Thus began Slattery’s career as a freelance graphic designer.

Soon, he was hired to put together a training manual for a computer system built for electrode manufacturers. “(Freelancing) led to an education in the graphic arts that I didn’t get in school,” he said. “It opened the doorway.”

So, he drew for work, and he drew for fun.

“Back then, as long as the rent was paid and the heat was on, I could come home and just draw,” he said. Slattery likened this lifestyle to his love of playing in low-paying bar bands.

“If I made enough out playing to buy some new guitar strings, it was enough.”

A few years later, married and with a baby on the way, Slattery knew he had to find gainful, full-time employment.

“In 1981, I got a job at Channing L. Bete, in South Deerfield,” he said. “That’s been the best education I’ve received.”

The company, founded in 1936, was much smaller when Slattery started than it is today. At first an advertising agency, it’s now a multi-million dollar publishing company. As it’s grown, it’s embraced state-of-the-art technology. Slattery was able to put down his scissors and glue and pick up a mouse.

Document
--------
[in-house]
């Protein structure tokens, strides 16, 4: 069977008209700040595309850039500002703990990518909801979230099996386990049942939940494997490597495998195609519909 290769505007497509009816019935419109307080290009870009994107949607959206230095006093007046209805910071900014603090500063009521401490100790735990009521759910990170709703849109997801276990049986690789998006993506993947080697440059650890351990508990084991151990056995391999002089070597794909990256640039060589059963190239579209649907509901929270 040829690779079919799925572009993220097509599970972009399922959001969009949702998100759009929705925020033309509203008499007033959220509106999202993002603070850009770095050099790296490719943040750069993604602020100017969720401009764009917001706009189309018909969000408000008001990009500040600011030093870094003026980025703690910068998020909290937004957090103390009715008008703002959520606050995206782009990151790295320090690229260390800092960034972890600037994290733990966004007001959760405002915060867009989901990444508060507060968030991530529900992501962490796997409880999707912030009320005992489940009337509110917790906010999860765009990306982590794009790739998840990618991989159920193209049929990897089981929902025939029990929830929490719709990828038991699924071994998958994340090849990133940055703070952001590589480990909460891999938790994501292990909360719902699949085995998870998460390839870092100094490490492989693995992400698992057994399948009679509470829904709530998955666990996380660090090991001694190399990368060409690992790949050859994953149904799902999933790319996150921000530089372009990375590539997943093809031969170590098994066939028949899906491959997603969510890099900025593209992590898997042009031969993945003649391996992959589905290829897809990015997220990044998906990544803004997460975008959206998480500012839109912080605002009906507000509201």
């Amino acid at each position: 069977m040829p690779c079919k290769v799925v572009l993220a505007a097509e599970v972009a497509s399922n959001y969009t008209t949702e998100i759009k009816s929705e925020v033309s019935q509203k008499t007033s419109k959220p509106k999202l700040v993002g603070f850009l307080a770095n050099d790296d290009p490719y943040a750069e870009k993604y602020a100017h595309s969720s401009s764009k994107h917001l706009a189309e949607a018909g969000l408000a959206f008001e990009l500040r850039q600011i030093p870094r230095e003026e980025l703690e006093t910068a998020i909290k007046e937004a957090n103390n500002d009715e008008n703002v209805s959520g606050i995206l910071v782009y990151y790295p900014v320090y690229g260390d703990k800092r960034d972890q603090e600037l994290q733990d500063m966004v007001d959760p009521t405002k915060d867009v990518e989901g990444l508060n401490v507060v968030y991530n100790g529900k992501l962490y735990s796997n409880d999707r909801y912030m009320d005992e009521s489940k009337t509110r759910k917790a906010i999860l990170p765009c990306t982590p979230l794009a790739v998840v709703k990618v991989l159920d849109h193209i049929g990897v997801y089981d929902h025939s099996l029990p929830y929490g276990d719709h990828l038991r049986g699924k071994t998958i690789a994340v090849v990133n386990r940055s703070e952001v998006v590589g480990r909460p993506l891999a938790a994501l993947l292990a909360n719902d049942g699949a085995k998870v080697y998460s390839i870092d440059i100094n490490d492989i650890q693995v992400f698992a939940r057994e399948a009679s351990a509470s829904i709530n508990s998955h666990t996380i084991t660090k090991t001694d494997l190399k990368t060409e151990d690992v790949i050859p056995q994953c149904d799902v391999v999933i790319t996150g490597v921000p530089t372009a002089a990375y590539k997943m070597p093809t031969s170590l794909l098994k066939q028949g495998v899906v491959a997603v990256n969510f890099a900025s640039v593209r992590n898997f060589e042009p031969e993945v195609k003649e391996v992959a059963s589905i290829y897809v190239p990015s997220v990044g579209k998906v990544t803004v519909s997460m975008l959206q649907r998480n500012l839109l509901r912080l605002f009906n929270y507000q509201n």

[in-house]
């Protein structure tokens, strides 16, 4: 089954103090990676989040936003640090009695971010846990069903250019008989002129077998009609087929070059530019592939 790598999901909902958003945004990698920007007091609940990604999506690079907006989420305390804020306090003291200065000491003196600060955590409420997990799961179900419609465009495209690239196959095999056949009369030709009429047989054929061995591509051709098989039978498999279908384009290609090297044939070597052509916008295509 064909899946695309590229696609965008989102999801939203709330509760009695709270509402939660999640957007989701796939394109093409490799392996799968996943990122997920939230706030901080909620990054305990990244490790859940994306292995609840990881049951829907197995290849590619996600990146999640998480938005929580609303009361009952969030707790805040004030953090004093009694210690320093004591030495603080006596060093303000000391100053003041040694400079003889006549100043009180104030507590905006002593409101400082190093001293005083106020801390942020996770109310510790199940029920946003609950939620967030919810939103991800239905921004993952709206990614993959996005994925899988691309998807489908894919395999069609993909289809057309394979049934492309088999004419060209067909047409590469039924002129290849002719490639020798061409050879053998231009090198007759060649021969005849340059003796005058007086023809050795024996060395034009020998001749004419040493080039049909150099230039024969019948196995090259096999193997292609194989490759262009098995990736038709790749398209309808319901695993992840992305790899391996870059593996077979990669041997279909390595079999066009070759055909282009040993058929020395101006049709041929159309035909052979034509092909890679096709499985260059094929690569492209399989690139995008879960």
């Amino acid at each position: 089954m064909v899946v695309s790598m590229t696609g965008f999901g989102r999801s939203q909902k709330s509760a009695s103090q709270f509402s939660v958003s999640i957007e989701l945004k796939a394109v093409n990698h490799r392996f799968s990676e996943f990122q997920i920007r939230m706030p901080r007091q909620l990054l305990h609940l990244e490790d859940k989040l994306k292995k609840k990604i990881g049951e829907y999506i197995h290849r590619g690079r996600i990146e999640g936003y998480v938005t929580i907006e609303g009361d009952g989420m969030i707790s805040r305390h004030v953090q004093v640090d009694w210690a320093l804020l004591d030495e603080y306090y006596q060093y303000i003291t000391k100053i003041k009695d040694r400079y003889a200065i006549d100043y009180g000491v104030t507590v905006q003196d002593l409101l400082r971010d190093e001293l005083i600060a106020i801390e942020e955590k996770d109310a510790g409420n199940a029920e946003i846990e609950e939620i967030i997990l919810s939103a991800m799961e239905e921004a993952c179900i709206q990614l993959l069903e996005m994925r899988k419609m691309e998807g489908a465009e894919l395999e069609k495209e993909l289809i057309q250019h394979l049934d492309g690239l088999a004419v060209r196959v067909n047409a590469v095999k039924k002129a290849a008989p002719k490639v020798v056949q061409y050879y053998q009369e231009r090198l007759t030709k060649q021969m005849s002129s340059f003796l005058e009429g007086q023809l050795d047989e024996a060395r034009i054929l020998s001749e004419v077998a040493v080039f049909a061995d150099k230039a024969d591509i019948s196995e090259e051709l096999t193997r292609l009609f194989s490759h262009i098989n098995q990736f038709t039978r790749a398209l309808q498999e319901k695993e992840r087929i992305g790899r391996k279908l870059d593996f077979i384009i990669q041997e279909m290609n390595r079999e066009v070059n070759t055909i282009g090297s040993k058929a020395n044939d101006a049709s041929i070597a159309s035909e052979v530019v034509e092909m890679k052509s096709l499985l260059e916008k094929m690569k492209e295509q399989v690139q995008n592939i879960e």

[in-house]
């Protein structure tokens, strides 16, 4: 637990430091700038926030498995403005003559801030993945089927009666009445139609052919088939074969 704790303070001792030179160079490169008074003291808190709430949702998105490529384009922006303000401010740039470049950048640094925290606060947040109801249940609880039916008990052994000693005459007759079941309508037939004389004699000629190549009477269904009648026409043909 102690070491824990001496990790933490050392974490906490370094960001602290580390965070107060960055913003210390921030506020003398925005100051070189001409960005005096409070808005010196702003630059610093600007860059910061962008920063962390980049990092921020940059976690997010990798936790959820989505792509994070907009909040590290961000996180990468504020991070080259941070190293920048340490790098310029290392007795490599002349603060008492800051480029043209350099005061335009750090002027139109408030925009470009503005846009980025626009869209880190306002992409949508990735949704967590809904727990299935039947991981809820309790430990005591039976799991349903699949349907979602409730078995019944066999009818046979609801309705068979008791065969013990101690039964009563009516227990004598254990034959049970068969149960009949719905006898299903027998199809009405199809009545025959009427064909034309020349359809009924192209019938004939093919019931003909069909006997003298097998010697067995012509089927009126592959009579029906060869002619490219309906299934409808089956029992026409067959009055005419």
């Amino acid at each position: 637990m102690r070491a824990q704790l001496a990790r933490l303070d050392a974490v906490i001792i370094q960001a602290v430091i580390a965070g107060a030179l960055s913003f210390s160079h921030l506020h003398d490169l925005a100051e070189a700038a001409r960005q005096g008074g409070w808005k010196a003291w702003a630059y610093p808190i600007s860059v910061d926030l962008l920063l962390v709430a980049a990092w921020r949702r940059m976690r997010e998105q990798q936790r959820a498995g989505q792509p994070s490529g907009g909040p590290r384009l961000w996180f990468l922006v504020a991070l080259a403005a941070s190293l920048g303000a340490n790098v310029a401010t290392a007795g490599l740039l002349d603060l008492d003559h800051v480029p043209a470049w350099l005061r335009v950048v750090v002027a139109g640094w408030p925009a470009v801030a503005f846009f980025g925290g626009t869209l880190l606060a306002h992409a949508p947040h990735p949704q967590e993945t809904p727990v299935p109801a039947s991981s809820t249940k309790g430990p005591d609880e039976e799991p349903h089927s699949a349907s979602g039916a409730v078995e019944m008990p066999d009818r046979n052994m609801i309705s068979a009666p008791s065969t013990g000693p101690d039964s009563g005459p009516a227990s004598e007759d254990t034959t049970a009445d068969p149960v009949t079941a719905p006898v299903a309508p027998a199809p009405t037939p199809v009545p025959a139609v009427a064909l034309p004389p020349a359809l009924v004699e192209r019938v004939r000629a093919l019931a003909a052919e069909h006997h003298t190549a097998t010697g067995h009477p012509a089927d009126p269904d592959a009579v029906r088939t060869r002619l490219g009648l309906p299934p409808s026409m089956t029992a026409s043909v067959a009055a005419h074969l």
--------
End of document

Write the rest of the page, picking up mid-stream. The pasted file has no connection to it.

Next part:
“Apple Macintosh computers were introduced to the company in 1985,” said Slattery, who is now associate art director there. “The computer and its relative software have made the publishing industry a whole new ball game.”

While publishing software is always being replaced with something new, Slattery said Adobe Photoshop, a photo editing favorite and the industry standard, remains a constant on his company’s computers.

Slattery said his job has enabled him to grow as an artist and go back to making art for himself, rather than doing whatever’s asked to earn a paycheck.

“When you’re making a living as a freelance artist, you can’t turn down designing people’s business cards, or other paying work that you’re not into. I feel fortunate to have a satisfying day job that allows me to pursue what I like to do.”